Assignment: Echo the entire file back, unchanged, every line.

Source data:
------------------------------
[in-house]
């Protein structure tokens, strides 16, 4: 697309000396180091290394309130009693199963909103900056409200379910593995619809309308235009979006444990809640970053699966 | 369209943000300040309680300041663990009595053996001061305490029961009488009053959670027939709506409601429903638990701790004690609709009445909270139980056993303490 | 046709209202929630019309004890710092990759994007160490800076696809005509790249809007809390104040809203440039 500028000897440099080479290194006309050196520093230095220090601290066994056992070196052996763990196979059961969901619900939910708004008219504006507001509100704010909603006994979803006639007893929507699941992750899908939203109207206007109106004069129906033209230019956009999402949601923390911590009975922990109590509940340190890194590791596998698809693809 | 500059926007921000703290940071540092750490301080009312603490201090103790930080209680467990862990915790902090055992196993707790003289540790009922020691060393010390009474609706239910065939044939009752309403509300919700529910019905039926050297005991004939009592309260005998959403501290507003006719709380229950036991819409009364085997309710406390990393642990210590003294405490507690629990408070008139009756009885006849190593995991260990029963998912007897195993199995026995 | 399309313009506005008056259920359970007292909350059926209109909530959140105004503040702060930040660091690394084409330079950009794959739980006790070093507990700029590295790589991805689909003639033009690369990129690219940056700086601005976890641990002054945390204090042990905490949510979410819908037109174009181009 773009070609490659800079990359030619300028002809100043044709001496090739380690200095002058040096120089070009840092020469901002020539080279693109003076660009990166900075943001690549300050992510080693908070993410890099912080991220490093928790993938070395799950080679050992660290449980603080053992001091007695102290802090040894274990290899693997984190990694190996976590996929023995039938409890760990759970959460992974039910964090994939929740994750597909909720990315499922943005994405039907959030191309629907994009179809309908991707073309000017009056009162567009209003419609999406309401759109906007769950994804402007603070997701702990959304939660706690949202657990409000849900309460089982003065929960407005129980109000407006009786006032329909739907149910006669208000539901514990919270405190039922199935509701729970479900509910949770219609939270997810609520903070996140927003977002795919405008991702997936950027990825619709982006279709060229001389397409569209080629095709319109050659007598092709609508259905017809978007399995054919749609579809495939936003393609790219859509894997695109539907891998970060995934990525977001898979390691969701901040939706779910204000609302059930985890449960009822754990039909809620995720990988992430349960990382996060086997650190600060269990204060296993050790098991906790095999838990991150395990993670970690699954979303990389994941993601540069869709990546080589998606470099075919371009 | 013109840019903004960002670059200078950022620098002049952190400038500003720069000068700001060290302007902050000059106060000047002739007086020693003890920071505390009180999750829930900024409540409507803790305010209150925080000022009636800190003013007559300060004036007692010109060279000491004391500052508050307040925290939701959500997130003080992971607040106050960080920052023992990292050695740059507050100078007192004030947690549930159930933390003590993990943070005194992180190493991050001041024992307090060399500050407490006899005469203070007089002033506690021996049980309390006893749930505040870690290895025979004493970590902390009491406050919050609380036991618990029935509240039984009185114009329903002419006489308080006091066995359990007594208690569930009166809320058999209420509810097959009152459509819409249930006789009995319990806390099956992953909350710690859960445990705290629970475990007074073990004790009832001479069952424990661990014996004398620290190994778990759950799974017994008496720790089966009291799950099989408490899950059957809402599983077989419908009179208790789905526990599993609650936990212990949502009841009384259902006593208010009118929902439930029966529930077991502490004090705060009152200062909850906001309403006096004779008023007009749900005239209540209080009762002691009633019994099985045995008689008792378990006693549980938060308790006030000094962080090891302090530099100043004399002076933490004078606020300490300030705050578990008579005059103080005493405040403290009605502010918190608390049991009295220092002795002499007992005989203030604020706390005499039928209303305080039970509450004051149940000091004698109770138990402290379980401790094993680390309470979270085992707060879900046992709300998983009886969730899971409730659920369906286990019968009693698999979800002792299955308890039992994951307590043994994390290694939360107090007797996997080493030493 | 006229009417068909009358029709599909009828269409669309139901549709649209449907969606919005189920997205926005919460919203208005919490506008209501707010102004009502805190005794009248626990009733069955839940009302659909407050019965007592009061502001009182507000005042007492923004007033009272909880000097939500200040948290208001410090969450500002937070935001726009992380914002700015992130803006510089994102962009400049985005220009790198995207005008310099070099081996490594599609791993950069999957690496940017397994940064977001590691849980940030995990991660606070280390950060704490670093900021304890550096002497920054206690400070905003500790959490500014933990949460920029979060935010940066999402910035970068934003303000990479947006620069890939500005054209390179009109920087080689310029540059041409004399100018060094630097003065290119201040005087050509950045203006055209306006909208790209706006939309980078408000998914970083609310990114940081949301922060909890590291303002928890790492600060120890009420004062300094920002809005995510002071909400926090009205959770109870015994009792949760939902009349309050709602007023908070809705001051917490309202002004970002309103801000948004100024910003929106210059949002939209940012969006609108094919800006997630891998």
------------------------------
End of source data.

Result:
[in-house]
């Protein structure tokens, strides 16, 4: 697309000396180091290394309130009693199963909103900056409200379910593995619809309308235009979006444990809640970053699966 | 369209943000300040309680300041663990009595053996001061305490029961009488009053959670027939709506409601429903638990701790004690609709009445909270139980056993303490 | 046709209202929630019309004890710092990759994007160490800076696809005509790249809007809390104040809203440039 500028000897440099080479290194006309050196520093230095220090601290066994056992070196052996763990196979059961969901619900939910708004008219504006507001509100704010909603006994979803006639007893929507699941992750899908939203109207206007109106004069129906033209230019956009999402949601923390911590009975922990109590509940340190890194590791596998698809693809 | 500059926007921000703290940071540092750490301080009312603490201090103790930080209680467990862990915790902090055992196993707790003289540790009922020691060393010390009474609706239910065939044939009752309403509300919700529910019905039926050297005991004939009592309260005998959403501290507003006719709380229950036991819409009364085997309710406390990393642990210590003294405490507690629990408070008139009756009885006849190593995991260990029963998912007897195993199995026995 | 399309313009506005008056259920359970007292909350059926209109909530959140105004503040702060930040660091690394084409330079950009794959739980006790070093507990700029590295790589991805689909003639033009690369990129690219940056700086601005976890641990002054945390204090042990905490949510979410819908037109174009181009 773009070609490659800079990359030619300028002809100043044709001496090739380690200095002058040096120089070009840092020469901002020539080279693109003076660009990166900075943001690549300050992510080693908070993410890099912080991220490093928790993938070395799950080679050992660290449980603080053992001091007695102290802090040894274990290899693997984190990694190996976590996929023995039938409890760990759970959460992974039910964090994939929740994750597909909720990315499922943005994405039907959030191309629907994009179809309908991707073309000017009056009162567009209003419609999406309401759109906007769950994804402007603070997701702990959304939660706690949202657990409000849900309460089982003065929960407005129980109000407006009786006032329909739907149910006669208000539901514990919270405190039922199935509701729970479900509910949770219609939270997810609520903070996140927003977002795919405008991702997936950027990825619709982006279709060229001389397409569209080629095709319109050659007598092709609508259905017809978007399995054919749609579809495939936003393609790219859509894997695109539907891998970060995934990525977001898979390691969701901040939706779910204000609302059930985890449960009822754990039909809620995720990988992430349960990382996060086997650190600060269990204060296993050790098991906790095999838990991150395990993670970690699954979303990389994941993601540069869709990546080589998606470099075919371009 | 013109840019903004960002670059200078950022620098002049952190400038500003720069000068700001060290302007902050000059106060000047002739007086020693003890920071505390009180999750829930900024409540409507803790305010209150925080000022009636800190003013007559300060004036007692010109060279000491004391500052508050307040925290939701959500997130003080992971607040106050960080920052023992990292050695740059507050100078007192004030947690549930159930933390003590993990943070005194992180190493991050001041024992307090060399500050407490006899005469203070007089002033506690021996049980309390006893749930505040870690290895025979004493970590902390009491406050919050609380036991618990029935509240039984009185114009329903002419006489308080006091066995359990007594208690569930009166809320058999209420509810097959009152459509819409249930006789009995319990806390099956992953909350710690859960445990705290629970475990007074073990004790009832001479069952424990661990014996004398620290190994778990759950799974017994008496720790089966009291799950099989408490899950059957809402599983077989419908009179208790789905526990599993609650936990212990949502009841009384259902006593208010009118929902439930029966529930077991502490004090705060009152200062909850906001309403006096004779008023007009749900005239209540209080009762002691009633019994099985045995008689008792378990006693549980938060308790006030000094962080090891302090530099100043004399002076933490004078606020300490300030705050578990008579005059103080005493405040403290009605502010918190608390049991009295220092002795002499007992005989203030604020706390005499039928209303305080039970509450004051149940000091004698109770138990402290379980401790094993680390309470979270085992707060879900046992709300998983009886969730899971409730659920369906286990019968009693698999979800002792299955308890039992994951307590043994994390290694939360107090007797996997080493030493 | 006229009417068909009358029709599909009828269409669309139901549709649209449907969606919005189920997205926005919460919203208005919490506008209501707010102004009502805190005794009248626990009733069955839940009302659909407050019965007592009061502001009182507000005042007492923004007033009272909880000097939500200040948290208001410090969450500002937070935001726009992380914002700015992130803006510089994102962009400049985005220009790198995207005008310099070099081996490594599609791993950069999957690496940017397994940064977001590691849980940030995990991660606070280390950060704490670093900021304890550096002497920054206690400070905003500790959490500014933990949460920029979060935010940066999402910035970068934003303000990479947006620069890939500005054209390179009109920087080689310029540059041409004399100018060094630097003065290119201040005087050509950045203006055209306006909208790209706006939309980078408000998914970083609310990114940081949301922060909890590291303002928890790492600060120890009420004062300094920002809005995510002071909400926090009205959770109870015994009792949760939902009349309050709602007023908070809705001051917490309202002004970002309103801000948004100024910003929106210059949002939209940012969006609108094919800006997630891998």